Approaching the debate, I found myself really disliking Romney as a conservative choice. However, last night I genuinely felt that he did a good job of establishing himself as steadfastly on the side of the Right. Romney’s performance for the initial hour-plus was the antithesis of Giuliani’s. He maintained calm, order, and clear confidence. I found myself buying into this image that he was selling. I was even ready to admit, sadly, that he responded well to Thompson’s attack ad. He seemed sincere in his plea that he is reformed in regards to his former Pro-Choice stance. In fact, I think he is, indeed, sincere on this topic. However, my overall assessment of Romney’s performance turns downward sharply when I reflect on how badly he handled the question concerning homosexuals in the military.

This issue of gays in the military is one very important to me. Romney’s response was problematic for two reasons: 1) His apparent stance against “Don’t Ask / Don’t Tell” is opposite of my own and 2) He seemed bullied by moderator Anderson Cooper when prodded to provide a concrete answer concerning his opinion on the manner. I think history will show that the question was a bogus one (as reports have shown) supplied by a Hillary Clinton campaign contributor which should tame the damage incurred by Romney on the issue. That question aside, of the major candidates, I have to admit that I left the program probably most impressed with Governor Romney.

Beginning the campaign, Senators Thompson and McCain were my two preferred choices. Thompson remains my choice. I feel that both of their performances last night were equal in effect. Thompson came across as very likable. Most interestingly, Thompson – the one considered to have the least legislative gumption – was the only candidate that I heard last night offering any authentic plans. He proposed authentic plans for Social Security and tax reforms. The other candidates broach the subjects but have no meat behind their rhetoric. Thompson does but, unfortunately, he receives no credit for his solid stances. It’s unfortunate. Thompson’s weakness was exposed when he occasionally and too obviously dodged questions. When asked of three agencies that he would remove from the federal government to curb spending, his answer was especially weak. Overall, however, I find myself satisfied with my choice for President.

For both McCain and Thompson, the problem was this: They performed well on a night when someone like Hucklebee performed superbly. While others favor Hucklebee’s response to the “What Would Jesus Do” question, I noted that Hucklebee’s off-the-cuff comment that he would send Hillary to Mars when questioned about potential funding increases for space-exploration particularly amusing. Had Hucklebee been less the focus of last night’s debate, I genuinely feel that both McCain and Thompson would have benefited more significantly from their quality performances.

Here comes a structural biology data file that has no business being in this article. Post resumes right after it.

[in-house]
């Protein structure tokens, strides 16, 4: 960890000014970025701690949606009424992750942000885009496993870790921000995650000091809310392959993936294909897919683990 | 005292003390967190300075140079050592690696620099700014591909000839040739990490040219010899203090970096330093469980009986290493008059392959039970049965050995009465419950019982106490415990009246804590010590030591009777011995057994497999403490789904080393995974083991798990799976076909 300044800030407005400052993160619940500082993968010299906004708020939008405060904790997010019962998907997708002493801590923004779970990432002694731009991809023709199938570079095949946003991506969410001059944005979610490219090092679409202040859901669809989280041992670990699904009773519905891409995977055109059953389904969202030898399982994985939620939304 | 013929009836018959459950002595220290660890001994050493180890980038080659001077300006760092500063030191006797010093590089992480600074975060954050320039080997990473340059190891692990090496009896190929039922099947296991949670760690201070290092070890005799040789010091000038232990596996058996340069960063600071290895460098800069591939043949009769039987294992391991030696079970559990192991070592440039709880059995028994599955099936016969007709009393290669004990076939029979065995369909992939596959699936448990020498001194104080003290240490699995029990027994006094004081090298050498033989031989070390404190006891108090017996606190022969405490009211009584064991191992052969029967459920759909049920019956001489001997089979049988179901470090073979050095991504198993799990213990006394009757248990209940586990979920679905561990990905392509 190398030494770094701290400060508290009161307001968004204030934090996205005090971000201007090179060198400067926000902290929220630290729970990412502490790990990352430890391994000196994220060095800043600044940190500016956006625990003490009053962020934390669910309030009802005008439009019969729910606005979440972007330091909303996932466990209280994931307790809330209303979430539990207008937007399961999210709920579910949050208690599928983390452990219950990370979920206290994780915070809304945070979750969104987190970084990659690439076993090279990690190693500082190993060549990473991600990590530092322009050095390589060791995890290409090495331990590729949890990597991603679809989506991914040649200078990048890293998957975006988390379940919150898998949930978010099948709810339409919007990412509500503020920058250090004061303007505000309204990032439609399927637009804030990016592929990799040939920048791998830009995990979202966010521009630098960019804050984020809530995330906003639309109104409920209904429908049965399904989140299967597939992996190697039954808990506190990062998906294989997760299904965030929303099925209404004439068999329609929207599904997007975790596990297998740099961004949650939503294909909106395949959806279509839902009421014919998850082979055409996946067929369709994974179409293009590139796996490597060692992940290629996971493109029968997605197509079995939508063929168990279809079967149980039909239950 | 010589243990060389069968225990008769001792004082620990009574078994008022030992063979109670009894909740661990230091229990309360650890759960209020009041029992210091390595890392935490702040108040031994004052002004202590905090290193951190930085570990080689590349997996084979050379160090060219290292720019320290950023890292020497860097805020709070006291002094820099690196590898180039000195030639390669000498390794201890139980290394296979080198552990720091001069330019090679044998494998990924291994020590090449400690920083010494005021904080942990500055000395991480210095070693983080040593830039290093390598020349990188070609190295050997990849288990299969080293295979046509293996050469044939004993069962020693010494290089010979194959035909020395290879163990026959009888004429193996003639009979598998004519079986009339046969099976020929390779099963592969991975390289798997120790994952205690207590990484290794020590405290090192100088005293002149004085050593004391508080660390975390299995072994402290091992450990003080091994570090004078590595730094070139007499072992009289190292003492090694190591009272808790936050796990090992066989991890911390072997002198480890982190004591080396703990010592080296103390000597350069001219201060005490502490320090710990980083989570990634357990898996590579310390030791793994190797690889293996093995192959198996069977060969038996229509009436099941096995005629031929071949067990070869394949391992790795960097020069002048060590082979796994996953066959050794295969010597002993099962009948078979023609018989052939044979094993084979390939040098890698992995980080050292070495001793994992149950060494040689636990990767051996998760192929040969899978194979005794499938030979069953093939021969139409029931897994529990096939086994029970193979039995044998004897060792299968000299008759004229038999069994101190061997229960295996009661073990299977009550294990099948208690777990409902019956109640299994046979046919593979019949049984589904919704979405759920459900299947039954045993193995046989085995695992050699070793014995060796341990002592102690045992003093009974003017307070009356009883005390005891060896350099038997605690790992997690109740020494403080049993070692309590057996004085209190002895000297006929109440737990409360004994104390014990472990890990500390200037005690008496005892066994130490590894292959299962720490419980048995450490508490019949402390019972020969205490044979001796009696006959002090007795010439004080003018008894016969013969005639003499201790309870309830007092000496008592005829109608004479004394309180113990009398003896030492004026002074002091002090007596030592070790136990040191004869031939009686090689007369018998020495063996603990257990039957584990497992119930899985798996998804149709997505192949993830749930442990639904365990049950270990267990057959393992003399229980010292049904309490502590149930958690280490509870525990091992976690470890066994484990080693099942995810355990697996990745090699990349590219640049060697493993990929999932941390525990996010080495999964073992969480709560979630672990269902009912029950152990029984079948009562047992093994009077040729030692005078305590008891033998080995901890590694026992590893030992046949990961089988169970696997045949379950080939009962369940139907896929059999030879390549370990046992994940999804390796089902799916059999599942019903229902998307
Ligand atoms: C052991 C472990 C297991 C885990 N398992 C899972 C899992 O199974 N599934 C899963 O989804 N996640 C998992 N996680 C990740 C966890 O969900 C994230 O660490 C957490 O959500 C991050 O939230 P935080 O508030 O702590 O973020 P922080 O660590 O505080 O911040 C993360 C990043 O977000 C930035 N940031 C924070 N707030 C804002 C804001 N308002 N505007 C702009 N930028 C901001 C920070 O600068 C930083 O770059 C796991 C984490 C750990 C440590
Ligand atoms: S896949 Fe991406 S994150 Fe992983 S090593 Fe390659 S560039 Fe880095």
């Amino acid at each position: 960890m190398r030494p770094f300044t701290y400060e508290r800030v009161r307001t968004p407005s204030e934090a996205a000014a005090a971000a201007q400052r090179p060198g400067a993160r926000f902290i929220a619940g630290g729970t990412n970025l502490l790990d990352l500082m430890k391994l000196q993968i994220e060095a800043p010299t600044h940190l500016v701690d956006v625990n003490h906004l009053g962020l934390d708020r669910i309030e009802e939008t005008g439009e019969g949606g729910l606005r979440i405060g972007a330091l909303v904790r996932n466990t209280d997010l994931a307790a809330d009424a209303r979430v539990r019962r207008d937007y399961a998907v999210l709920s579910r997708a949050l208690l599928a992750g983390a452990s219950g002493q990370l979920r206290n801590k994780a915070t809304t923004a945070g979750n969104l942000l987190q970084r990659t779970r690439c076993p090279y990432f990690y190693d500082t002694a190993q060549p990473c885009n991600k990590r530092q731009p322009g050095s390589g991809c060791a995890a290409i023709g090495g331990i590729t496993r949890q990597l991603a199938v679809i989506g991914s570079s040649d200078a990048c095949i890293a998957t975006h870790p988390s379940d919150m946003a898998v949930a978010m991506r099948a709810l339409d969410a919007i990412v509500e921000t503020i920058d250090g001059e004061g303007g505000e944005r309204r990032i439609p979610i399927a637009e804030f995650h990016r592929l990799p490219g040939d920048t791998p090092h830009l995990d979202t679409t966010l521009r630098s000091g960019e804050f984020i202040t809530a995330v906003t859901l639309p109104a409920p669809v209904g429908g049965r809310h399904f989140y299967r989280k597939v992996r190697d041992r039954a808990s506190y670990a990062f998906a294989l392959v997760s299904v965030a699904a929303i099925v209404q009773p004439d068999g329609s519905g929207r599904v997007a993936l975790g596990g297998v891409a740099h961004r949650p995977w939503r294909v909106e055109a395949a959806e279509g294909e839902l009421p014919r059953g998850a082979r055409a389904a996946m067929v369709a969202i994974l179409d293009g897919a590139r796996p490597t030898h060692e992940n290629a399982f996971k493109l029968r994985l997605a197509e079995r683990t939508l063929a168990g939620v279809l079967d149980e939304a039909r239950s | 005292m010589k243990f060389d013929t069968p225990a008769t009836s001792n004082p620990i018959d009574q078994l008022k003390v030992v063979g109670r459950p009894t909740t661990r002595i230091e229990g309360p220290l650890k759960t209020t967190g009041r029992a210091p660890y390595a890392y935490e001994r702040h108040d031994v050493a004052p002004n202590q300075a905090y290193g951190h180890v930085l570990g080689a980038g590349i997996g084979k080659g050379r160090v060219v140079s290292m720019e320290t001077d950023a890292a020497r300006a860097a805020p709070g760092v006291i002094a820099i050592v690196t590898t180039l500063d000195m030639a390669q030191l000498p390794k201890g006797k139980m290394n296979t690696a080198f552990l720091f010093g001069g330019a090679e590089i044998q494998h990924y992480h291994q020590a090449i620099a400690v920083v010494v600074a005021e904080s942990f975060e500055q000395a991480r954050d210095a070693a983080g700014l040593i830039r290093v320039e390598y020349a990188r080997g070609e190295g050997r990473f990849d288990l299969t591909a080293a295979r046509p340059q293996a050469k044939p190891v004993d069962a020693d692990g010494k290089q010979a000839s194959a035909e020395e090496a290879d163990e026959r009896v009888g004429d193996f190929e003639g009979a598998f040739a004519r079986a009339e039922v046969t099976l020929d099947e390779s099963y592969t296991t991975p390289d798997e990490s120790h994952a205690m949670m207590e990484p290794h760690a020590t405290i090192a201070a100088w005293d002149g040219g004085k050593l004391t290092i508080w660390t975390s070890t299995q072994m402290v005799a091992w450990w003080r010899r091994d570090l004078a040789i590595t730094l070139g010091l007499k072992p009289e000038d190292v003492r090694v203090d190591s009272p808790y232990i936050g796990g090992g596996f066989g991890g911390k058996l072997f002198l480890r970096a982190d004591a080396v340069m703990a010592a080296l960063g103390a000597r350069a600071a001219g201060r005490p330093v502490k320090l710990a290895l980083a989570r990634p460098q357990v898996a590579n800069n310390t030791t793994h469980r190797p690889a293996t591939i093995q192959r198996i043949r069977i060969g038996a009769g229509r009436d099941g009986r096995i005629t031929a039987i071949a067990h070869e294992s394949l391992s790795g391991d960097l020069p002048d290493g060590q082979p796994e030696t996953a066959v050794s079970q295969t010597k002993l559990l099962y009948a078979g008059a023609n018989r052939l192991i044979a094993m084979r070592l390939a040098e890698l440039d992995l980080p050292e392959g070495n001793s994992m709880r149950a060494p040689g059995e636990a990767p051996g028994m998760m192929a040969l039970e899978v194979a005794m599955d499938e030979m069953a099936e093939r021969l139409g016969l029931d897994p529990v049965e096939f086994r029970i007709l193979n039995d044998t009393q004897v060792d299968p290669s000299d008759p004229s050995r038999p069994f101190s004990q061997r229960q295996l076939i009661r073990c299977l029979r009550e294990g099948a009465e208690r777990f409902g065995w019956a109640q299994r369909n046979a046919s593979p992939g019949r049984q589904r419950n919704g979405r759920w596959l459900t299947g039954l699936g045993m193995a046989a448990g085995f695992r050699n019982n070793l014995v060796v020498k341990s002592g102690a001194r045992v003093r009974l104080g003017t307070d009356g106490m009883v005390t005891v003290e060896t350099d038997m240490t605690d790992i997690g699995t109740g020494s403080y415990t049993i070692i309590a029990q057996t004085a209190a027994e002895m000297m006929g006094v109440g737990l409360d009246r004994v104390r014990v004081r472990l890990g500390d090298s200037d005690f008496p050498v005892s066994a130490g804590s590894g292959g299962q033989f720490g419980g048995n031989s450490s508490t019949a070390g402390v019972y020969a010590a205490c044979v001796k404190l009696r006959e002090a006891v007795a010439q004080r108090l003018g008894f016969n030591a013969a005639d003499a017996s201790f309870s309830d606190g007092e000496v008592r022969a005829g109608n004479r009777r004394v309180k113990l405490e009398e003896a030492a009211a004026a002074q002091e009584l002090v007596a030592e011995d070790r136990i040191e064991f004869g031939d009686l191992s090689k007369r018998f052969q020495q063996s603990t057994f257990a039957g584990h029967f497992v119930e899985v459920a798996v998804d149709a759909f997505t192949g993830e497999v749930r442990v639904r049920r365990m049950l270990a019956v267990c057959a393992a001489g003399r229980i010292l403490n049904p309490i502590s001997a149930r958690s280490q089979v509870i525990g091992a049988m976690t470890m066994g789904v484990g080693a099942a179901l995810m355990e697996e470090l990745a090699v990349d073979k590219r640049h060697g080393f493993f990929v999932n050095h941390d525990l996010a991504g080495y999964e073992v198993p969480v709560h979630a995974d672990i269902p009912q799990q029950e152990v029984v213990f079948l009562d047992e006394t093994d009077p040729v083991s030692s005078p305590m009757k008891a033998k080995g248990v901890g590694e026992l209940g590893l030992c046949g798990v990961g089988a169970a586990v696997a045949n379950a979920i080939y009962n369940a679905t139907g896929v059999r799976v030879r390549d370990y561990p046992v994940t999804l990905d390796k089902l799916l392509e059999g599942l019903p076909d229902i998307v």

I will even bother to mention Ron Paul for two reasons: 1) To point out that Senator McCain made a farce out of the Texas congressmen when arguing Paul’s isolationist tendencies and that 2) Paul caused me my only disappointment in my home state last night when a portion of the crowd cheered the option of a premature exit from Iraq.

I didn’t intend to complete this entire report sans a Tancredo reference. He didn’t do badly. His problem is that he seems to be a one-trick pony, relying on his heavy stance against all sorts of immigration solely. He was unsuccessful last night in presenting any indication that there exist other topics that he can use to gain footing in this election. Sadly, I think he fails even as a viable competitor in the Hucklebee / Hunter Vice President race.

So, there you have it: I’ll reluctantly give the debate victory to Mitt Romney. Hucklebee left the runner-up. I think the clear loser, despite the “experts” disagreeing, was Rudy Giuliani. McCain and Thompson motivated their bases but probably failed to extend them. Duncan Hunter failed to gain the face time that he probably deserved and suffered because of it. Congressman Paul didn’t convince any on the fence about him concerning his political sanity with his bumbling Mexico-to-Canada super highway madness. I guess, ultimately, Tancredo will look at this debate as an opportunity lost as I am sure he will be withdrawing soon.

And that’s it. Thanks for sticking with me. I hope this was informative.